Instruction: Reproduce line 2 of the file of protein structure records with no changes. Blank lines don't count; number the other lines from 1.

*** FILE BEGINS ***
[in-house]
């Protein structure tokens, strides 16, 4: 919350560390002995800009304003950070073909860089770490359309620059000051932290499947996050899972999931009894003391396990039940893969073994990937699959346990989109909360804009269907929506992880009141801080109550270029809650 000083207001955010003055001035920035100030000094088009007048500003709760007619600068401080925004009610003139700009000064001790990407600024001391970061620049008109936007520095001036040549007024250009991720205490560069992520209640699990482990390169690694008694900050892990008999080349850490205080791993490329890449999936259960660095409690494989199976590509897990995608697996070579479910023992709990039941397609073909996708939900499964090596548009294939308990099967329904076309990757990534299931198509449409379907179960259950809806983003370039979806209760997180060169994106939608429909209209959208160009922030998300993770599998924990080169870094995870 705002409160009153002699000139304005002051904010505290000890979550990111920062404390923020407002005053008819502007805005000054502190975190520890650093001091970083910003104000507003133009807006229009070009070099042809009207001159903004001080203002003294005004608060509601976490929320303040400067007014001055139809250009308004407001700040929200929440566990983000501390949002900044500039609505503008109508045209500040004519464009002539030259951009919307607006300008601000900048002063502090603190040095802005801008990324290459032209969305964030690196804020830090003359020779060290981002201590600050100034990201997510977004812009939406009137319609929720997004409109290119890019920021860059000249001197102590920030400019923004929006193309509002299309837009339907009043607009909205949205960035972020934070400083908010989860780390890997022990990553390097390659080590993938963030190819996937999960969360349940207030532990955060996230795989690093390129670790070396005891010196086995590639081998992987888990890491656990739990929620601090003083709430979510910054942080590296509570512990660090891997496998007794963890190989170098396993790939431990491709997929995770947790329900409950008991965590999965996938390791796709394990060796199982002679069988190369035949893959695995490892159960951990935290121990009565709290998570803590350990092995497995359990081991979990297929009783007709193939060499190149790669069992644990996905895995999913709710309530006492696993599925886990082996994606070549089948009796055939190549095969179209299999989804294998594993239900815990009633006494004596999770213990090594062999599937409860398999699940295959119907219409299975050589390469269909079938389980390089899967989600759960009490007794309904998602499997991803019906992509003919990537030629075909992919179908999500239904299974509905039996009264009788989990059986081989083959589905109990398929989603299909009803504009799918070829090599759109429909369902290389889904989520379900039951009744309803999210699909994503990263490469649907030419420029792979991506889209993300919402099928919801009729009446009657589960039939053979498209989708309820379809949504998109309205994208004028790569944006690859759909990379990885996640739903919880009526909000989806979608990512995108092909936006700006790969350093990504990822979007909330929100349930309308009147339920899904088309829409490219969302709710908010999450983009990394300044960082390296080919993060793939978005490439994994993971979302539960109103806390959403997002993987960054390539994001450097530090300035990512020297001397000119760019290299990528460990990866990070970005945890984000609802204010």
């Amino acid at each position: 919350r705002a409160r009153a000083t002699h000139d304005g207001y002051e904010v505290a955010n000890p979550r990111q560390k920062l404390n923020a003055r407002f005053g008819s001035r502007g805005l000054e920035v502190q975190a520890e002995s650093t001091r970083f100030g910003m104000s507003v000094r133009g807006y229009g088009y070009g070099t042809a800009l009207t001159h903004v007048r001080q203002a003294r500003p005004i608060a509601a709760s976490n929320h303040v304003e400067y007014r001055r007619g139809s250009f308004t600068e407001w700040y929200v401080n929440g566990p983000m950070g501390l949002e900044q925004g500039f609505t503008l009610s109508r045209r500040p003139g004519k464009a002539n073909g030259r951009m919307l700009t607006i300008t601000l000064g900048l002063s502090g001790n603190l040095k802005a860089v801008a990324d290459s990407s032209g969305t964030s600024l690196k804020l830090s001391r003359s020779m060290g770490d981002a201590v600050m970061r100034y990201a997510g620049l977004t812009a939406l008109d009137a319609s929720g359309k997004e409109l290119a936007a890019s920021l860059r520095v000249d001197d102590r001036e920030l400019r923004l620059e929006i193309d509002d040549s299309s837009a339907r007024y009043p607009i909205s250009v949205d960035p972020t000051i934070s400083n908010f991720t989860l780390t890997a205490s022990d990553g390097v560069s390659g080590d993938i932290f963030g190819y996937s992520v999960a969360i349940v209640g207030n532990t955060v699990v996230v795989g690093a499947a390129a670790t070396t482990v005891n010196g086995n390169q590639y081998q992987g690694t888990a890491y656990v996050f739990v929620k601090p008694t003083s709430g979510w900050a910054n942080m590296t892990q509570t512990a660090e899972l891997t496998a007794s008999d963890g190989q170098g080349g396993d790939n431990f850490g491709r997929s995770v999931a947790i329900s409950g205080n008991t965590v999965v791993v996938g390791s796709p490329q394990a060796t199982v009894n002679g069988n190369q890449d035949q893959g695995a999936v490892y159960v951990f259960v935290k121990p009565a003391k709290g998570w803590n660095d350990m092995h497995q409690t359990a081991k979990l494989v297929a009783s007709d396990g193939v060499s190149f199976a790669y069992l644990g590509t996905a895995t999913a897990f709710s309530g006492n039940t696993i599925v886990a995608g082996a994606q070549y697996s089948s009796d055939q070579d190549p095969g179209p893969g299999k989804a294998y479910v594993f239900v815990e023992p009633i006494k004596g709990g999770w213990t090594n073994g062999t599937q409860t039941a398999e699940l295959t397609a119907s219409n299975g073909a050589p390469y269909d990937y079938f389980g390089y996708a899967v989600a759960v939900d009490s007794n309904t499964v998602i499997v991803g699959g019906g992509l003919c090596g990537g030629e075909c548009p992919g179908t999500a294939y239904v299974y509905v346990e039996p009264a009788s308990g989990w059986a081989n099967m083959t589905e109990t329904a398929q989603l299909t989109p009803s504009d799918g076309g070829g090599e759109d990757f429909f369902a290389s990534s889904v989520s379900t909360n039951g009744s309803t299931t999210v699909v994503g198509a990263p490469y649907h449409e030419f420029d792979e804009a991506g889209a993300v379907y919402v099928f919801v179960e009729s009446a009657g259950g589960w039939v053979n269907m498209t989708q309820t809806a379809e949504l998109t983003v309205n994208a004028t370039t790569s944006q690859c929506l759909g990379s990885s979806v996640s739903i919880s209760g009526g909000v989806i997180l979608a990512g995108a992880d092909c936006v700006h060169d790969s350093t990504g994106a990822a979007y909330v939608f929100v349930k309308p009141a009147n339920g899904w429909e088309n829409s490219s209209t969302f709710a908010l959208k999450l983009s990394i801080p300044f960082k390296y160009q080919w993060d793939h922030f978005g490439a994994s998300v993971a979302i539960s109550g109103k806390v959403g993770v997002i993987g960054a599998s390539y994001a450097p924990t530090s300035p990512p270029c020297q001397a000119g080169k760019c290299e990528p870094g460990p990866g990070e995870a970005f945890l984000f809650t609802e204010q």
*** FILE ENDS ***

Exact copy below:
């Protein structure tokens, strides 16, 4: 919350560390002995800009304003950070073909860089770490359309620059000051932290499947996050899972999931009894003391396990039940893969073994990937699959346990989109909360804009269907929506992880009141801080109550270029809650 000083207001955010003055001035920035100030000094088009007048500003709760007619600068401080925004009610003139700009000064001790990407600024001391970061620049008109936007520095001036040549007024250009991720205490560069992520209640699990482990390169690694008694900050892990008999080349850490205080791993490329890449999936259960660095409690494989199976590509897990995608697996070579479910023992709990039941397609073909996708939900499964090596548009294939308990099967329904076309990757990534299931198509449409379907179960259950809806983003370039979806209760997180060169994106939608429909209209959208160009922030998300993770599998924990080169870094995870 705002409160009153002699000139304005002051904010505290000890979550990111920062404390923020407002005053008819502007805005000054502190975190520890650093001091970083910003104000507003133009807006229009070009070099042809009207001159903004001080203002003294005004608060509601976490929320303040400067007014001055139809250009308004407001700040929200929440566990983000501390949002900044500039609505503008109508045209500040004519464009002539030259951009919307607006300008601000900048002063502090603190040095802005801008990324290459032209969305964030690196804020830090003359020779060290981002201590600050100034990201997510977004812009939406009137319609929720997004409109290119890019920021860059000249001197102590920030400019923004929006193309509002299309837009339907009043607009909205949205960035972020934070400083908010989860780390890997022990990553390097390659080590993938963030190819996937999960969360349940207030532990955060996230795989690093390129670790070396005891010196086995590639081998992987888990890491656990739990929620601090003083709430979510910054942080590296509570512990660090891997496998007794963890190989170098396993790939431990491709997929995770947790329900409950008991965590999965996938390791796709394990060796199982002679069988190369035949893959695995490892159960951990935290121990009565709290998570803590350990092995497995359990081991979990297929009783007709193939060499190149790669069992644990996905895995999913709710309530006492696993599925886990082996994606070549089948009796055939190549095969179209299999989804294998594993239900815990009633006494004596999770213990090594062999599937409860398999699940295959119907219409299975050589390469269909079938389980390089899967989600759960009490007794309904998602499997991803019906992509003919990537030629075909992919179908999500239904299974509905039996009264009788989990059986081989083959589905109990398929989603299909009803504009799918070829090599759109429909369902290389889904989520379900039951009744309803999210699909994503990263490469649907030419420029792979991506889209993300919402099928919801009729009446009657589960039939053979498209989708309820379809949504998109309205994208004028790569944006690859759909990379990885996640739903919880009526909000989806979608990512995108092909936006700006790969350093990504990822979007909330929100349930309308009147339920899904088309829409490219969302709710908010999450983009990394300044960082390296080919993060793939978005490439994994993971979302539960109103806390959403997002993987960054390539994001450097530090300035990512020297001397000119760019290299990528460990990866990070970005945890984000609802204010």